Vibrating rings to guide those with no sense of direction

Let your fingers do the vibrating
I believe it was Brian Wilson who penned the words “Good Vibrations,” meaning positive feelings and all things groovy (not going stark-raving nuts and spending a decade in bed as befell Mr. Wilson). But maybe it was this device he was actually referring to. A set of vibrating rings (mind out of the gutter, please) guide the wearer in the right direction: left ring for turn left, right ring for turn right, both rings for you’re going the wrong way, dumbass.

Based on GPS technology, they steer the wearer in the right direction until they reach their ultimate destination. It sounds clever, but I don’t really see this catching on too well. Most GPS technology commonly found in cars tends to send people on wild goose chases. That can be phenomenally irritating when you’re driving around the same block three times, but imagine how annoyed you’ll be on foot. What would be much cooler is if you could program the rings to find the nearest bar – one buzz for you’re hammer, two for you’ve lost all motor control, three for your wife’s going to kill you if you ever get home.

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Cheap software, orange juice and a side of ham
British grocery chain Tesco’s is selling low-end office suite applications for the equivalent of about $40. Included in the line-up is a photo-editing tool and anti-virus software. Insider is trying to remember the last time he shelled out $40 for a piece of software, but it certainly wasn’t for a cheap graphics utility I can download for free. Still, I can certainly see the advantage of selling software in grocery stores. When I go shopping for kippers and porridge (a traditional English breakfast), desktop software is usually somewhere on that same list. What might be more useful than these Tesco tools is software that incorporates my security and nutritional requirements. Maybe something that keeps spam out of my inbox and Twinkies out of my stomach.

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I’m old, don’t excite me
In one Australian retirement home, the elderly are wearing RFID jewellery that can be used to locate them if they’ve fallen down or simply as a panic-alert device. That sounds fairly sensible to me, but what I can’t understand is why these devices are being called “exciters.” Surely that’s the opposite of what you need if you’re an octogenarian who’s hoping to fill his days with canasta, generous helpings of rice pudding and marathon afternoon sessions of Deal or No Deal. For some reason, I just can’t get the image of Grandpa Simpson out of my head.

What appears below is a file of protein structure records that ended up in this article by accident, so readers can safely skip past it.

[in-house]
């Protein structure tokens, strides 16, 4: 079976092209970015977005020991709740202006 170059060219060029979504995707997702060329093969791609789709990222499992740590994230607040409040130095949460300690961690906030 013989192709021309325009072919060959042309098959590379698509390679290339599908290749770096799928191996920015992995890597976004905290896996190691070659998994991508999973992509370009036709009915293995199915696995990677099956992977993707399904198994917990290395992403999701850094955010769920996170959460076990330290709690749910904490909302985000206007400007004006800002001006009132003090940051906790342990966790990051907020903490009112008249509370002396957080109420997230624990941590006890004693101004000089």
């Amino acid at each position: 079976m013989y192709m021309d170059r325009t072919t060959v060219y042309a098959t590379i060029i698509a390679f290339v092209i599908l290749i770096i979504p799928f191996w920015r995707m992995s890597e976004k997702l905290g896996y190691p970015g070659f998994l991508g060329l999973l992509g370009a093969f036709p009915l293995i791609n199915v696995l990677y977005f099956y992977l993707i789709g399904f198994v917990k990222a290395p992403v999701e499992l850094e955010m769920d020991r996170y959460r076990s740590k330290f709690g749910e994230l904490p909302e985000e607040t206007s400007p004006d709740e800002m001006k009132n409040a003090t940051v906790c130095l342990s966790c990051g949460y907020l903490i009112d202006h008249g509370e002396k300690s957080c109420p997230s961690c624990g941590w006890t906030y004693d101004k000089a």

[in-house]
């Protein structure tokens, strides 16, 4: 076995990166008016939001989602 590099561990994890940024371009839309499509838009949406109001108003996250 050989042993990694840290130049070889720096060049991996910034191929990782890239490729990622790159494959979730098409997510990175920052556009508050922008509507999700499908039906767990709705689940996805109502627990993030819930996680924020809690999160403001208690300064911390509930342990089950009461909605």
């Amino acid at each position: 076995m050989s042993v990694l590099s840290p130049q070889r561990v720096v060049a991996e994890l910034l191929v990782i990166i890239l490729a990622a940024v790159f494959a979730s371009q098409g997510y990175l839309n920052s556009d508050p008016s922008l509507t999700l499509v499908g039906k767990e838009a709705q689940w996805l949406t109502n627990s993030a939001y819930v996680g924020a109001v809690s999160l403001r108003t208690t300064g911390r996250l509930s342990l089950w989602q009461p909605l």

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Wacky Iraqi Attack
In a slightly bizarre twist on most conventional video games (shoot anyone who isn’t obviously Caucasian), an Iranian video game developer has launched his own game where the bad guys are – yup – Americans. The game is dedicated to “defence, sacrifice and martyrdom” which is roughly the opposite of most American games where offence, heroism and blowing the living crap out of anything that looks like it might still be breathing is prized. However, this game called, interestingly enough, “Rescue the Nuke Scientist” encourages the player to kill Americans and Israelis that abducted the game’s eponymous scientist. Fair’s fair, I suppose.
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Hello, pink piece of crap
In the second of our entries featuring oddities from outside our borders, Insider presents the Hello Kitty emergency kit. This monstrosity from Sanrio will charge your cell phone, shed light on a situation with its flashlight and let you know just how dire things are with an AM/FM radio. Personally, I’m holding out for a Hong Kong Phooey emergency kit with karate-chopping action. (If you don’t know who Hong Kong Phooey is, you didn’t grow up in the 70s.)

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Luddite phone targeted towards oldsters
Finally, U.K. retailers are refusing to carry an Austrian phone designed for the elderly that because its missing their target market. The phone, according to this BBC article, costs £170 and “features easy-to-use buttons, a simple display and a large red panic switch on its back.” Retailers argue that not enough people want to buy the thing. Organizations representing the elderly are fighting back and accusing them of ageism.

Let’s face it: Any phone that is targeted towards the geriatric set isn’t going to win over too many iPhone worshippers. Personally, I’d like a phone with a single button on it: one that calls my girlfriend telling her I’m going to be late for dinner and will probably just grab a burger on the way home.

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Digg users dig Digg